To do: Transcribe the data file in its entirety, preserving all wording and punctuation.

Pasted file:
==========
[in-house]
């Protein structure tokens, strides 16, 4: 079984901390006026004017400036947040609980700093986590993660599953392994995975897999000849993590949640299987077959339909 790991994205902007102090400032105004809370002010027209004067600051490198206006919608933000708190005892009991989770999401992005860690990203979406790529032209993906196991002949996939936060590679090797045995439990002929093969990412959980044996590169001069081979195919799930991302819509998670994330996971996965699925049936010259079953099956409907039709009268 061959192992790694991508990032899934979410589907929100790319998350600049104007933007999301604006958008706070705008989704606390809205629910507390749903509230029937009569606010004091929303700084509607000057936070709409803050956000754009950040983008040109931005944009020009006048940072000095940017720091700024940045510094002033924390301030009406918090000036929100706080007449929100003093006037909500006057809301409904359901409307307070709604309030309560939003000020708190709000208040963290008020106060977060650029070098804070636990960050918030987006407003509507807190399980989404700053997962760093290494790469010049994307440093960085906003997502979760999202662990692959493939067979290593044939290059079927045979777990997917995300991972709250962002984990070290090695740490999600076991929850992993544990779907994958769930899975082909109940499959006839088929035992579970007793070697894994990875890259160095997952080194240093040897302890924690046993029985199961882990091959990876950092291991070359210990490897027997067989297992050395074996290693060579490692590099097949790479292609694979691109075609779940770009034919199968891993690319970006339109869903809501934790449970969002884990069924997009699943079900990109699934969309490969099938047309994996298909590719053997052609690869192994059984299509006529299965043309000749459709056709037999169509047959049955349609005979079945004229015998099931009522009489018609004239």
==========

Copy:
[in-house]
């Protein structure tokens, strides 16, 4: 079984901390006026004017400036947040609980700093986590993660599953392994995975897999000849993590949640299987077959339909 790991994205902007102090400032105004809370002010027209004067600051490198206006919608933000708190005892009991989770999401992005860690990203979406790529032209993906196991002949996939936060590679090797045995439990002929093969990412959980044996590169001069081979195919799930991302819509998670994330996971996965699925049936010259079953099956409907039709009268 061959192992790694991508990032899934979410589907929100790319998350600049104007933007999301604006958008706070705008989704606390809205629910507390749903509230029937009569606010004091929303700084509607000057936070709409803050956000754009950040983008040109931005944009020009006048940072000095940017720091700024940045510094002033924390301030009406918090000036929100706080007449929100003093006037909500006057809301409904359901409307307070709604309030309560939003000020708190709000208040963290008020106060977060650029070098804070636990960050918030987006407003509507807190399980989404700053997962760093290494790469010049994307440093960085906003997502979760999202662990692959493939067979290593044939290059079927045979777990997917995300991972709250962002984990070290090695740490999600076991929850992993544990779907994958769930899975082909109940499959006839088929035992579970007793070697894994990875890259160095997952080194240093040897302890924690046993029985199961882990091959990876950092291991070359210990490897027997067989297992050395074996290693060579490692590099097949790479292609694979691109075609779940770009034919199968891993690319970006339109869903809501934790449970969002884990069924997009699943079900990109699934969309490969099938047309994996298909590719053997052609690869192994059984299509006529299965043309000749459709056709037999169509047959049955349609005979079945004229015998099931009522009489018609004239």